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Publication numberUS3856905 A
Publication typeGrant
Publication dateDec 24, 1974
Filing dateSep 22, 1972
Priority dateSep 22, 1972
Publication numberUS 3856905 A, US 3856905A, US-A-3856905, US3856905 A, US3856905A
InventorsD Dawson
Original AssigneeDow Chemical Co
Export CitationBiBTeX, EndNote, RefMan
External Links: USPTO, USPTO Assignment, Espacenet
Oriented plastic tube
US 3856905 A
Abstract
Thermoplastic tubing is prepared having radial orientation by deforming tube radially with little or no axial deformation. Such tubes are particularly useful for lining applications such as pipe.
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Description  (OCR text may contain errors)

llmted States Patent 11 1 1111 3,856,905

Dawson Dec. 24, 1974 54] ORIENTED PLASTIC TUBE 2,661,499 12/1953 James, Jr. et al .1 264/209 3,050,786 8/1962 St. John et al 264/230 [75] lnvemor' Dav"! Mldland, Mlch' 3,249,671 5/1966 Perrone et al. 264/209 [73] Assignee: The Dow Chemical Compan 3,560,295 2/1971 Kimbrell et al. 264/89 Midland, Mich.

[ Filedi p 1972 Primary Examiner.leffery R. Thurlow lqo.z Attorney, Agent, or Firm-Robert lngraham [52] US. Cl 264/89, 264/93, 264/230,

264/269, 264/280, 264/DIG. 50, 264/DIG. 71 [57] ABSTRACT [51] llnt. Cl. 1329c 17/07, 829d 23/03 [58] Field of Search 264/230, 209, 269, 88, Thermoplastic tubing is prepared having radial orien- 264/ 210 1316- 50 tation by deforming tube radially with little or no axial deformation. Such tubes are particularly useful for lin- [56] References Cited ing applications such as pipe.

UNITED STATES PATENTS 2,110,783 3/1938 Welker 264/D1G. 71 7 Claims, 2 Drawing Figures ()IRIIENTED PLASTIC TUBE A variety of methods have been employed for the lining of rigid pipe with various plastics in order to achieve chemical and/or abrasion resistance. Such methods have included insertion of a plastic or rubber liner into a rigid pipe or fitting, such as a steel pipe, and joining the liner to the pipe by means of adhesive. Other lined pipes have been prepared by stretching an elastomeric liner which is oversize to the pipe, pulling the liner into the pipe, releasing the axial tension on the liner, thereby permitting the liner to expand to an interference fit with the pipe. Other techniques include sliding a liner within a pipe, flanging the ends of the liner and maintaining the liner within the pipe section by means of its attachment to terminal flanges. Still another method of lining pipe is to provide a liner ofa desired dimension, a malleable casing into which the liner will slide freely and swaging the casing to a smaller diameter which would tend to compress the liner. One of the more undesirable problems presented by a thermoplastic lined pipe is the tendency of the liner to become loose after temperature cycling under service conditions.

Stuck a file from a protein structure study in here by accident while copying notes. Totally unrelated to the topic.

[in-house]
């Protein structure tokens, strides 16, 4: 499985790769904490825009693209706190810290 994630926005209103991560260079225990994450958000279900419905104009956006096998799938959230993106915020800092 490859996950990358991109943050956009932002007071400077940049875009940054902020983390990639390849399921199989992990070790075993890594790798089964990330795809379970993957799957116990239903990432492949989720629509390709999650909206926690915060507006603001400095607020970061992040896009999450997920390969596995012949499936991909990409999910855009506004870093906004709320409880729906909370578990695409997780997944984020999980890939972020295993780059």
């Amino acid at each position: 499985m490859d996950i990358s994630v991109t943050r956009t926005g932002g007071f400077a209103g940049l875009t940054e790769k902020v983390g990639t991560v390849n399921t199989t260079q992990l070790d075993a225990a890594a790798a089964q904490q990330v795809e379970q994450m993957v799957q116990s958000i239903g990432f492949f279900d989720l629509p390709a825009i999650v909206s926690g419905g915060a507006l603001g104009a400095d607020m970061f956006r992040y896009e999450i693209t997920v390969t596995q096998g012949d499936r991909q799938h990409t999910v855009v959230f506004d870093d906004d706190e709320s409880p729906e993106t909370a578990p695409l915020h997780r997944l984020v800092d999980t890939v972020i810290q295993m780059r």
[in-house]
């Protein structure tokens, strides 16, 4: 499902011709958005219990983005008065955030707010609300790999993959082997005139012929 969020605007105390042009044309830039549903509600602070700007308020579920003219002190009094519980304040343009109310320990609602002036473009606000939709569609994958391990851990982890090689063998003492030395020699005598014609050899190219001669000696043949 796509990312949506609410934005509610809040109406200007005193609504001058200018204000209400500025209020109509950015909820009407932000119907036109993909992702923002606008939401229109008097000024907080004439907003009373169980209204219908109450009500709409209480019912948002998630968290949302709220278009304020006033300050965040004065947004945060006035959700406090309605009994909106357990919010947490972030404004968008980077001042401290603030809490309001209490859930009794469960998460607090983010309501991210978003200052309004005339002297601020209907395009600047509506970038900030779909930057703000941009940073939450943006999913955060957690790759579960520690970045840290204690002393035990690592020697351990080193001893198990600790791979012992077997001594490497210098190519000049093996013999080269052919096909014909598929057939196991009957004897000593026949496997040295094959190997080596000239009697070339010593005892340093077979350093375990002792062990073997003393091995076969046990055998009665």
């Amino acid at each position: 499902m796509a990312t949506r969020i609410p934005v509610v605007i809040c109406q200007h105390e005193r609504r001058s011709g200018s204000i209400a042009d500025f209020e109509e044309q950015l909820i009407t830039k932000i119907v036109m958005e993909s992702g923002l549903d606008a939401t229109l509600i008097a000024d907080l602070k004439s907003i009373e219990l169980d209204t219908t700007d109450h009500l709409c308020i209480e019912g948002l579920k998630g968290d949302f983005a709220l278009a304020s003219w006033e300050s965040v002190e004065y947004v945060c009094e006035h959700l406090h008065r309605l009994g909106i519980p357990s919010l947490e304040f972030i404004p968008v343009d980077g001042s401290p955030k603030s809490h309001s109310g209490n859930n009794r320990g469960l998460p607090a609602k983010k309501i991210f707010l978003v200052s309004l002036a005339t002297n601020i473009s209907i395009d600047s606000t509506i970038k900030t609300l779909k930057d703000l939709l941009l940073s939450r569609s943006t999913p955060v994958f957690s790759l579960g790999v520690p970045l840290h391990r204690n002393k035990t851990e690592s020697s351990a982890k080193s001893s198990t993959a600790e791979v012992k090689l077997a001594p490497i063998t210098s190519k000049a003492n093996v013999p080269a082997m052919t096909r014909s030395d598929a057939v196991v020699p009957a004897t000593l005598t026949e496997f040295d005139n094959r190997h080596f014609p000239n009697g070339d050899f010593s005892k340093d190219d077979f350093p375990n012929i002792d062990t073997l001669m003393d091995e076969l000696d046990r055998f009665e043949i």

It would be desirable if there were available an improved plastic tube for the lining of pipe.

It would also be desirable if there were available an improved plastic tube and method for the preparation thereof which was suitable for lining cavities.

It would further be desirable if there were available an improved plastic tube for the lining of pipe which exhibited little or no tendency to change in length on exposure to heat.